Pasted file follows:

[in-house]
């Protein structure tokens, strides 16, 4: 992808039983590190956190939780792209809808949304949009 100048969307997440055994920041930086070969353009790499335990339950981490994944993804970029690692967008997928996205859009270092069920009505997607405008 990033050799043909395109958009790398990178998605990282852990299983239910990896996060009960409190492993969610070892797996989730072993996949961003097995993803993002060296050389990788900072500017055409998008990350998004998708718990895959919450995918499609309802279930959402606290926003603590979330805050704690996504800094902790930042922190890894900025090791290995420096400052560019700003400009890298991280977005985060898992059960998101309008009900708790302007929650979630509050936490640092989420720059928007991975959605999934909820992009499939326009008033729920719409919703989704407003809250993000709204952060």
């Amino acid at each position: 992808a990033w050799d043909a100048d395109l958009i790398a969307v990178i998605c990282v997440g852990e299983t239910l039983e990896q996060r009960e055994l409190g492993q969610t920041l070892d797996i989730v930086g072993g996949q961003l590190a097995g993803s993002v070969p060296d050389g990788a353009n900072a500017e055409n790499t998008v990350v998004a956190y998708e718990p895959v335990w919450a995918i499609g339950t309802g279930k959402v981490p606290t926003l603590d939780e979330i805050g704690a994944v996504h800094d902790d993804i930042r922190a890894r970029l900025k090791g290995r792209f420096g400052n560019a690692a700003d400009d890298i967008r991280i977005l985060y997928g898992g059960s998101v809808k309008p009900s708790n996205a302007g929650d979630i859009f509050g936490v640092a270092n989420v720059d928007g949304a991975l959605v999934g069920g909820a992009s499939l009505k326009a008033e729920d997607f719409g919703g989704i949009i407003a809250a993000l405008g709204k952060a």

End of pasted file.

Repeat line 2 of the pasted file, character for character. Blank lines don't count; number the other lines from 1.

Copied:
């Protein structure tokens, strides 16, 4: 992808039983590190956190939780792209809808949304949009 100048969307997440055994920041930086070969353009790499335990339950981490994944993804970029690692967008997928996205859009270092069920009505997607405008 990033050799043909395109958009790398990178998605990282852990299983239910990896996060009960409190492993969610070892797996989730072993996949961003097995993803993002060296050389990788900072500017055409998008990350998004998708718990895959919450995918499609309802279930959402606290926003603590979330805050704690996504800094902790930042922190890894900025090791290995420096400052560019700003400009890298991280977005985060898992059960998101309008009900708790302007929650979630509050936490640092989420720059928007991975959605999934909820992009499939326009008033729920719409919703989704407003809250993000709204952060």